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Warlock > WoWMay 16, 2015 8:00 pm CT

Blood Pact: Patch 6.2 Warlock trinkets

Welcome to Blood Pact, Blizzard Watch’s regular column for Affliction, Demonology, and Destruction Warlocks. This week, your hostess Megan O’Neill (@_poneria) says Flaskataurs are her favorite NPCs.

The tier sets and new Warlock trinkets have appeared on the Public Test Realms (PTR) outside of raids, courtesy of the great NPCs called Flaskataurs that provide normally loot-only gear at a gold cost, so that we can more easily test things on the PTR. I just spent the last week without a priest around to cleanse me of the disease I had, so I’ve unfortunately been spending more time sleeping than testing the PTR or running simulations. So, admittedly, I haven’t seen many of the new raid encounters to thoroughly judge these set bonuses and trinkets in their environment, but I can theorize until then.

Traditional trinkets

These are the straightfoward trinkets that provide either flat stat or simple stat buffs via a proc system. Little to zero management is required to maximize damage from these.

I’m not entirely certain Chipped Soul Prism is final. It’s got Intellect plus every caster secondary stat — Critical Strike, Haste, Multistrike, Mastery, and Versatility. Perhaps the Intellect on that one is low because of all the other stats, but since they’re all the same 170 number, I feel like it’s still a placeholder set of stats. The stats missing from other trinkets are Multistrike and Versatility, so I imagine a more final pick-two kind of trinket that we normally see would be Multistrike and maybe Mastery.

The other flat stat trinket is Iron Reaver Piston, which has Intellect and even amounts of Critical Strike and Haste.

Finally, the kind of trinket with a flat secondary stat and then an Intellect proc is Desecrated Shadowmoon Insignia, with flat Mastery.

flaskataurs-in-stormwind

Special effects trinkets

These are the trinkets with a special DoT or damage attack that happens instead of a stat bonus.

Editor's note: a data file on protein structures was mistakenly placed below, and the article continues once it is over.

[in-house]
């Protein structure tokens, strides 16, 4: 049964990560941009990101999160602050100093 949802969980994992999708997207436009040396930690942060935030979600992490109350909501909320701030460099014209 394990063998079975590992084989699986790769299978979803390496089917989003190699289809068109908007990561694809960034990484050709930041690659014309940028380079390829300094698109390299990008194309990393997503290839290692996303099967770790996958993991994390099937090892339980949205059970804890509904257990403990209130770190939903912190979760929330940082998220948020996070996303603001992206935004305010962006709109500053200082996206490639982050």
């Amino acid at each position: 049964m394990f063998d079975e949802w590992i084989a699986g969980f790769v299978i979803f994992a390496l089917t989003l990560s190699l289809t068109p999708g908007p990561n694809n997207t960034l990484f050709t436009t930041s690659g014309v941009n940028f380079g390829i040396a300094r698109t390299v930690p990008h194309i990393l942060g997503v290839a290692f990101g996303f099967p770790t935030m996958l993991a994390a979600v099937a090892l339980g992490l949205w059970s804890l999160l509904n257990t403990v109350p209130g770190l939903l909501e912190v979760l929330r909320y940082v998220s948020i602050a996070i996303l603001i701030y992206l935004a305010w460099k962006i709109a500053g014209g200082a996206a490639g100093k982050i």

First, let’s talk about Unblinking Gaze of Sethe. From the wording of the trinket, I was on the lookout for a flashy, wide beam that I could have time to aim better, but I didn’t see that. What I saw — or, what I think I saw — was just a flash of dark purple shadow fly out toward my target, there and gone in the blink of an eye. It was almost unnoticable when I was testing it as Affliction or Demonology, but I finally saw it when it stood out against fiery Destruction.

I’m not excited about this as a trinket, even meant as an AOE kind of trinket. Sure, we ranged stand in the back of the room, but hitting the most targets with this beam means choosing from the back of the add pack, not from the center like our traditional AOE spells normally demand. This trinket seems like a free, passive damage spell that hits at least our target if not more, and life will be aggravated by not being in the “best” standstill DPS spot in the room for every boss fight. Oddly enough, I think it would end up better as a single target DPS trinket, since all the bolts are guaranteed to hit your target, rather than hoping that the adds align in an AOE type of fight.

Prophecy of Fear is the other special effect trinket. Certain spells apply a Mark of Doom debuff on the target for 10 seconds, and then certain spells that hit the target while the Mark is still up cause the target to explode for some Shadow damage.

By “certain spells” I mean “direct damage spells” and that’s the problematic part of it.